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Trump hoping for a vaccine by Election Day — but doctors say that’s impossible

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Don’t expect a coronavirus vaccine by Election Day, no matter what President Donald Trump promises.

Moderna was the first company to begin Phase 3 clinical trials in the U.S. and hopes to enroll 30,000 subjects by September, but so far has signed up only 4,536 and opened up just 54 of 89 study sites, reported CNN.

The company won’t hit its goal for next month if that pace continues, but infectious disease experts say Moderna still won’t have a vaccine ready for the market in time for the Nov. 3 election.

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“I don’t see how that would be possible,” said Dr. Paul Offit, a vaccinologist at Children’s Hospital of Philadelphia.

“There’s no way,” agreed Dr. Peter Hotez, a vaccinologist at Baylor College of Medicine. “There’s just no way.”

Once the company enrolls subjects and injects them with their first shot, they must then wait 28 days for a second shot, which means participants who enroll at the end of September wouldn’t get their second shots until the end of October — and then wait another two weeks for the vaccine to become fully effective.

“That takes you past Election Day,” Offit said.

Researchers must then wait and see whether any participants get sick with COVID-19.

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Both Offit and Hotez predicted results from Moderna’s study wouldn’t be available until the first quarter of 2021, at the earliest, and they also splashed cold water on a timetable from Pfizer, which began Phase 2/3 of its own study on July 27.

Pfizer hopes to know by the end of September or early October whether its vaccine worked, after dosing more than 2,000 by the end of last week, but Offit and Hotez pointed out that study must also wait for its second dose to determine whether it was effective.

“Maybe by Inauguration Day we might have a glimmer of whether the vaccine is working and be able to assess its safety,” Hotez said.

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2020 Election

Outrage against Dianne Feinstein as potential Judiciary chair comes out against Senate reform

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Sen. Dianne Feinstein (D-CA) received harsh criticism on Monday after coming out against Senate reform of the filibuster.

“I don't believe in doing that. I think the filibuster serves a purpose," Feinstein argued.

"It is not often used, it's often less used now than when I first came, and I think it's part of the Senate that differentiates itself," Feinstein falsely claimed.

https://twitter.com/sahilkapur/status/1308169580658012160

Feinstein is in line to chair the Senate Judiciary Committee if Democrats regain the Senate, despite never attending law school or having ever tried a case.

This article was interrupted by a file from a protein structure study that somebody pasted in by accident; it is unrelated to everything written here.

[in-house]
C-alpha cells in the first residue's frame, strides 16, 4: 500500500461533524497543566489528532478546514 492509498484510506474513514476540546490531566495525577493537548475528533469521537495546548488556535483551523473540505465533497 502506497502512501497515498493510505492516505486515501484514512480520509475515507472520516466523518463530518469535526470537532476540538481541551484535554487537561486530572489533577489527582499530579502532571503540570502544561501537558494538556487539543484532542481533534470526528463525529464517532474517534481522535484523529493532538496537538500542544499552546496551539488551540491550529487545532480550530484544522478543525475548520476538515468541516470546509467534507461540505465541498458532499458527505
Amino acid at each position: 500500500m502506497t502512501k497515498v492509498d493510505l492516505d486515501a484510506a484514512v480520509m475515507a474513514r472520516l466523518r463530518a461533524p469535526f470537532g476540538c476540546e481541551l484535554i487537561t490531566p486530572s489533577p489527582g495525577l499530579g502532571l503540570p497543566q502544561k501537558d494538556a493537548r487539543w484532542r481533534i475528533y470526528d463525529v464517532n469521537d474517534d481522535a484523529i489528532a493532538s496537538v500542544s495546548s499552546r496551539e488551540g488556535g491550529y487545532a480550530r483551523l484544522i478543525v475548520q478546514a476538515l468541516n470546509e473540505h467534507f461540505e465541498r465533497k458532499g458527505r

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2020 Election

Lindsey Graham announces embattled Sen. Joni Ernst will vote for whomever Trump nominates to replace RBG

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The chairman of the Senate Judiciary Committee on Monday announced that GOP members of the body would be united in voting for whomever President Donald Trump nominates to replace Ruth Bader Ginsburg on the U.S. Supreme Court.

“The nominee’s going to be supported by every Republican in the Judiciary Committee," Sen. Lindsey Graham (R-SC) said, as reported by The Washington Post's Aaron Blake.

https://twitter.com/AaronBlake/status/1308223330357518336

If Graham is correct, that would mean that Sen. Joni Ernst (R-IA) would be backing the nomination, despite trailing Democratic challenger Theresa Greenfield.

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2020 Election

A Never-Trump Republican changed her mind — then crumbled when she tried to explain why

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In a recent op-ed for the Washington Post, Republican Danielle Pletka declared that despite the fact that she refused to vote for Donald Trump in 2016, she now feels compelled to support him in 2020. The piece quickly caught fire online, inspiring ridicule and sympathy from differing corners and triggering a surprising amount of discussion.

In one sense, it’s hard to see what the big deal was. The Post publishes opinion pieces in support of Trump frequently, and this one was not particularly special. Pletka herself is not a particularly notable figure. Like many op-eds, it was sloppy and unpersuasive, making huge leaps of reasoning and glossing over critical points in the argument. It didn’t take seriously any compelling counterarguments. It was, in other words, a mere display of partisan loyalty from a Republican who would prefer to be inside the tent than outside of it.

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